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Jam, Chocolate, Butter…10 things you should never store in the fridge



The fridge can be a lifesaver and to some people, it can be almost impossible to imagine a world without refrigerators.

Refrigeration is known globally as a means of storage and it is believed to extend the shelf life of some food items, especially fresh food.

But it’s not everything you should put in the fridge.

Here are some of those items.


Think about it, have you ever seen a store put chocolates in a fridge?

Chocolate should never be kept in a fridge, although exceptions can be made for wafers with very thin chocolate layers and chocolates with creamy fillings.

If chocolate stored in cold temperature is exposed to warmer air, condensation occurs on the surface; dissolving the sugar, which recrystallises as a grainy white layer.

Chocolate also absorbs odours, so there is the risk of your chocolate tasting like the soup in your fridge.


Unlike milk and cream, butter will not go bad if you leave it out of the fridge.

Butter is made from pasteurised cream, which repels bacteria and lengthens its shelf life. It’s also mostly fat (at least 80 per cent) —high fat combined with a low water content makes it less friendly to bacterial growth.

However, butter should not be kept for too long as it can go rancid.


Keeping jam in the fridge is like handing an invitation to mould.

When jam is kept in the fridge, hot air becomes trapped in the jar, forming a gap between the lid and the contents. That gap is the perfect environment for bacteria to germinate.

Jam is naturally acidic because of its fruit content and that inhibits bacterial growth.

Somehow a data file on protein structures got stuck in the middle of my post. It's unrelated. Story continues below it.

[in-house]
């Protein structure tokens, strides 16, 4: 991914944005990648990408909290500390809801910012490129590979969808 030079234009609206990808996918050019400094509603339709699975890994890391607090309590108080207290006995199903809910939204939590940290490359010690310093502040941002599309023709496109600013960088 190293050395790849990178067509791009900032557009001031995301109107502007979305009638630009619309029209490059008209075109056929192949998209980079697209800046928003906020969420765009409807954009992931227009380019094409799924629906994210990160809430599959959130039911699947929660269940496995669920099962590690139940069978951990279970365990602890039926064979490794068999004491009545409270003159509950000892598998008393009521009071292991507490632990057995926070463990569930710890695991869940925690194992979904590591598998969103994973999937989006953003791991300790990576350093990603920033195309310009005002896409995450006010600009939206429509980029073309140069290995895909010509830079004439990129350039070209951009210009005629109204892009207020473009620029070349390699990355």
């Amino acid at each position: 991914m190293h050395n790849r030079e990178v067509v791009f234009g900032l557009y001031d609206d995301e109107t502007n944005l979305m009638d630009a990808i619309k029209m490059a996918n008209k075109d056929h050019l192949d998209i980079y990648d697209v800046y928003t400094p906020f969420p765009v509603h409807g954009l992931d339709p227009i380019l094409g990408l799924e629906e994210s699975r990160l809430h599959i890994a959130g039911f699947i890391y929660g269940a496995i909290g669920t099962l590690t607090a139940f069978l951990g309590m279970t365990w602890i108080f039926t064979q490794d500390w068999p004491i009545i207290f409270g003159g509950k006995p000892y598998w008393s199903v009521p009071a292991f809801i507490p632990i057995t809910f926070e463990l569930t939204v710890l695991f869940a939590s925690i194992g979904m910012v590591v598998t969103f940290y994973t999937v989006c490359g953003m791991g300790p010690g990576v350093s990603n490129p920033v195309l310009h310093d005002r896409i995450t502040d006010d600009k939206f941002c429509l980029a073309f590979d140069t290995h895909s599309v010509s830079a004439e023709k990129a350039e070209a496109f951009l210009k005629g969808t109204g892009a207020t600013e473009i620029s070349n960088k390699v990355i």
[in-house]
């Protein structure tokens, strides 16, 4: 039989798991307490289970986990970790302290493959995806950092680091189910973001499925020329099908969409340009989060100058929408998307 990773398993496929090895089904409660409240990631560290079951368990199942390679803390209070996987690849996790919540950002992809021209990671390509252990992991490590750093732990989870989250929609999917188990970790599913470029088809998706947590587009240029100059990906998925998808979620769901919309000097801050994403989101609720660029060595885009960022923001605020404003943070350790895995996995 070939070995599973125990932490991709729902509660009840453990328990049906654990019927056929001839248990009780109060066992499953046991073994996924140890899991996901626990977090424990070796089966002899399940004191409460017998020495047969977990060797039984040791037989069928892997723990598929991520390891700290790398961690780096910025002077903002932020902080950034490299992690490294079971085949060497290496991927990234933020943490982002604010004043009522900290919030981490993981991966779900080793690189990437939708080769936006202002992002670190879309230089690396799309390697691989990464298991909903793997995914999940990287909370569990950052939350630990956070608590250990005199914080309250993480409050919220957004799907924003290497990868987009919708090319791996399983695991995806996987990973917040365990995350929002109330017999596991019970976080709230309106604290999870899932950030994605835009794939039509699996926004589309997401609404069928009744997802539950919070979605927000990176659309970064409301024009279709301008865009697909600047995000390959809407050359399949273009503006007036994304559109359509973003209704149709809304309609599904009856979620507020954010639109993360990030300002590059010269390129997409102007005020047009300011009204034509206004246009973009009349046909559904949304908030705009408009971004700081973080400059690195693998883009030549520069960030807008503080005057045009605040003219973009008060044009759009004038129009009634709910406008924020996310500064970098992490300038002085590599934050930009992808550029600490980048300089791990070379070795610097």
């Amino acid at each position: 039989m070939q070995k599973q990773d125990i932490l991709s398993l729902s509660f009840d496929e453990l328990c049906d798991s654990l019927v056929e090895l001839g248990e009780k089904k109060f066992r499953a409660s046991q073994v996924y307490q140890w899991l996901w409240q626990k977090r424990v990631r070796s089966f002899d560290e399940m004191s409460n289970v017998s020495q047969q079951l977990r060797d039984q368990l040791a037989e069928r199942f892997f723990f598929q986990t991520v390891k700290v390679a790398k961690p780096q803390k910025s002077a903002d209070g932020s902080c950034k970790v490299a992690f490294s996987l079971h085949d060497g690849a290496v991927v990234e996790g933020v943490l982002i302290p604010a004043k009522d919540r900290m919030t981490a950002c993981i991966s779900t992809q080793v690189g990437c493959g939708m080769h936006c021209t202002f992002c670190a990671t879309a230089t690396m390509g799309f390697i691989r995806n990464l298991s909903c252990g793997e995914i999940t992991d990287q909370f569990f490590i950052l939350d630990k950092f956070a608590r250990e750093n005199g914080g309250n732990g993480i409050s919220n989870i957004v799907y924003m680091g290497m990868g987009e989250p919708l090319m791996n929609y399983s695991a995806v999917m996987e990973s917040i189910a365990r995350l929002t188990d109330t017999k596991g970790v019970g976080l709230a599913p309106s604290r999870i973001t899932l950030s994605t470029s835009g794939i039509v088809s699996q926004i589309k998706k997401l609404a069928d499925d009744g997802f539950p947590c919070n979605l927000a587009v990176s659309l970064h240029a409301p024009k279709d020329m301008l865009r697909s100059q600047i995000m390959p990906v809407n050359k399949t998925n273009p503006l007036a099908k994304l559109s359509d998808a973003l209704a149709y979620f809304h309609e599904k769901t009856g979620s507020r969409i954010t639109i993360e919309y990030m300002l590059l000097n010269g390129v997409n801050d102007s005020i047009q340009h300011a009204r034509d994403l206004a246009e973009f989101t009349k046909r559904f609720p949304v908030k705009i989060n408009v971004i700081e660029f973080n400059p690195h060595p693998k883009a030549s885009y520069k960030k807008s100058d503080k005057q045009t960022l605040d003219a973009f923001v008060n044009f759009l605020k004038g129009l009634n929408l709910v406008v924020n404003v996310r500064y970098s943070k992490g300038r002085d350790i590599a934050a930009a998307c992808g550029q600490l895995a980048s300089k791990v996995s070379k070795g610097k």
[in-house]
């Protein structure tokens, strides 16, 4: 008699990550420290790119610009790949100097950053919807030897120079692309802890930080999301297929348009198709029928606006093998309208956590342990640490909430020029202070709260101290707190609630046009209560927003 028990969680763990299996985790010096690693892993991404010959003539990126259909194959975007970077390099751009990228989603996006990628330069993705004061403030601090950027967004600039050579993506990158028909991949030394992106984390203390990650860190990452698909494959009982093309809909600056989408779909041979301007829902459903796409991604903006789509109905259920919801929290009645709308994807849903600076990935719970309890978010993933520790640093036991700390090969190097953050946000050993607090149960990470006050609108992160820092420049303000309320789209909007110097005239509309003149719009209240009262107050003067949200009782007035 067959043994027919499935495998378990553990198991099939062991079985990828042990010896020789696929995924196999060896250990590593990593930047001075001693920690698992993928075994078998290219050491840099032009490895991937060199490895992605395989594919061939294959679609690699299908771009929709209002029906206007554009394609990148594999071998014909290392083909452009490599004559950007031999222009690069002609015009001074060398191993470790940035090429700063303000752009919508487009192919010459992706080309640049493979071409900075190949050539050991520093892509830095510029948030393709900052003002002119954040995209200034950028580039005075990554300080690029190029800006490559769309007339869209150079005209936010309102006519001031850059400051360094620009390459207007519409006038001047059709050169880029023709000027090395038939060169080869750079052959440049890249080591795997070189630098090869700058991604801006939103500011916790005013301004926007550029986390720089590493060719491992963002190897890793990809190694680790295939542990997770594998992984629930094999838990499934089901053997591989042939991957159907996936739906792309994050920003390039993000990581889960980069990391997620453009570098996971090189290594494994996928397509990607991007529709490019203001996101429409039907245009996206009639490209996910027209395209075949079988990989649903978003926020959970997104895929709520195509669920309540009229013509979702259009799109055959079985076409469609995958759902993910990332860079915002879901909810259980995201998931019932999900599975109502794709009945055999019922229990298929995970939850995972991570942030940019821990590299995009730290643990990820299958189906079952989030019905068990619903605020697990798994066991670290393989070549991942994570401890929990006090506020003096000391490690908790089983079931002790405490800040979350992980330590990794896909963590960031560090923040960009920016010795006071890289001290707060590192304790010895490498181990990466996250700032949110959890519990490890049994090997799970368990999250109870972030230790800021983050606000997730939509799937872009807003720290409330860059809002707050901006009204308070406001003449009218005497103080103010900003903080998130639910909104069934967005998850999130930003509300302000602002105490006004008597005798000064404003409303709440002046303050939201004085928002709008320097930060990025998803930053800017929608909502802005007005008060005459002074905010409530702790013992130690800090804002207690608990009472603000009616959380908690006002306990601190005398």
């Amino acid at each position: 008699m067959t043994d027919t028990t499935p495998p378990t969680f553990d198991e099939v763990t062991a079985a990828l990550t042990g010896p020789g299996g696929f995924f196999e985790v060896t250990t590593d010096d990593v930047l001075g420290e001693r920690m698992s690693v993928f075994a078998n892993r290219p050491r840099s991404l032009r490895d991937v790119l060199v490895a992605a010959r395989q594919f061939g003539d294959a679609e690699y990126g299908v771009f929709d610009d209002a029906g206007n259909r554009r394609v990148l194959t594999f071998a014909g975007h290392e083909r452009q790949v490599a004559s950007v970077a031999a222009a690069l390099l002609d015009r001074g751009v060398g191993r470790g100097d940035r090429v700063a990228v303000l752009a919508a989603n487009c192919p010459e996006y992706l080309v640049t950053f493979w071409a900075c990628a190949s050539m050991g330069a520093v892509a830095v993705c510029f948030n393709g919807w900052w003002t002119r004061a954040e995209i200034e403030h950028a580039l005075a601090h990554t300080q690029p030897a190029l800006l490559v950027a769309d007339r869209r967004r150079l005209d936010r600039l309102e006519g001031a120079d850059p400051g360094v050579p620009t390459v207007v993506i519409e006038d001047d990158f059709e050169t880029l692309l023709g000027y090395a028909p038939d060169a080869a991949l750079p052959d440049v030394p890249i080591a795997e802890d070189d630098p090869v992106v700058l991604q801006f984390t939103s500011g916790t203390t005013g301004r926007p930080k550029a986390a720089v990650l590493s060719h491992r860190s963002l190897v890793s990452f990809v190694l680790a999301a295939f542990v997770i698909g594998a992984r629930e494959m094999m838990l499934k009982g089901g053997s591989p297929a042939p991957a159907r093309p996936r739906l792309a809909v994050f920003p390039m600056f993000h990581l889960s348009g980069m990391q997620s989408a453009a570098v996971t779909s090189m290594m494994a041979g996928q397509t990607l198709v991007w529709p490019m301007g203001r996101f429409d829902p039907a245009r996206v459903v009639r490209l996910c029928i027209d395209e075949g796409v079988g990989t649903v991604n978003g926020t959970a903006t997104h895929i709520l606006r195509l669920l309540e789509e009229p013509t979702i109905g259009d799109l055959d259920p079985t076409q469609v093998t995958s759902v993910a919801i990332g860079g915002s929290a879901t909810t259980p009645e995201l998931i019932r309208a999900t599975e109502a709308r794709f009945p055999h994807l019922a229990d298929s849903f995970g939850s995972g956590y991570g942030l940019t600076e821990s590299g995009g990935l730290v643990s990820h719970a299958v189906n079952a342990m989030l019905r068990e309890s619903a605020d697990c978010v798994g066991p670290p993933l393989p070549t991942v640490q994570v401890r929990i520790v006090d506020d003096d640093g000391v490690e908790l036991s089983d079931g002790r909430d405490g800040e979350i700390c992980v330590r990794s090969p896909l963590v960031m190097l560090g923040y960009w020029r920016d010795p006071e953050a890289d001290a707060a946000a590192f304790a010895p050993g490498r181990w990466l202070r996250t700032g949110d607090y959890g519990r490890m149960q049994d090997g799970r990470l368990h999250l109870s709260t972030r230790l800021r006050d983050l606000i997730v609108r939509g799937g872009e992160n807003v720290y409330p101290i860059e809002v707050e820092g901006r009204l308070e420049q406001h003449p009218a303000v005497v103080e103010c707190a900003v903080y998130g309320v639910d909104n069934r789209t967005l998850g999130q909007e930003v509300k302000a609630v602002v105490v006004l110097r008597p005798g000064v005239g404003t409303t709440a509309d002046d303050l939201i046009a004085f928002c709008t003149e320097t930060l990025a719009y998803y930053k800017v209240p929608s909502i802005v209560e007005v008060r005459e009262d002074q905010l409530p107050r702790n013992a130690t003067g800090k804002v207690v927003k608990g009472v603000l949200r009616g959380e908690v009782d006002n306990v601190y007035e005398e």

Peanut butter

The assumption is that peanut butter should be stored in a fridge because it does not contain preservatives.

Peanut oil can withstand high temperatures, so it won’t melt if it gets hot. You don’t have to worry about rancidity if it is consumed within three months.


Bananas grows and matures in the hot sun so the cold atmosphere of your refrigerator is strange.

When kept in the fridge, the ripening enzymes become inactive. As these become inactive, other enzymes — which cause cell damage and blackened skin — work more efficiently.

Bananas are best stored in a cool place where they can ripen at a normal pace.


The reality is that keeping bread in a fridge dries it out— the low temperature sucks out the moisture and makes it go stale faster.

Fresh herbs

Excess water makes leaves slimy and light. Instead of storing in a fridge, lightly wrap them in a damp towel and keep in a sealed container.


Ever noticed that tomato skin becomes tougher if kept in the fridge?

Tomato is known to be a perishable food item but it is best kept at room temperature to avoid chilling injury.

When some items are stored at low temperature, the tissues weaken because they are unable to carry on normal metabolic activities and that is where spoilage begins.


Storing these in a dry, dark place would prevent sprouting and moulding.

Garlic would go mouldy in a fridge and cut onions will make the fridge and other foods therein smell.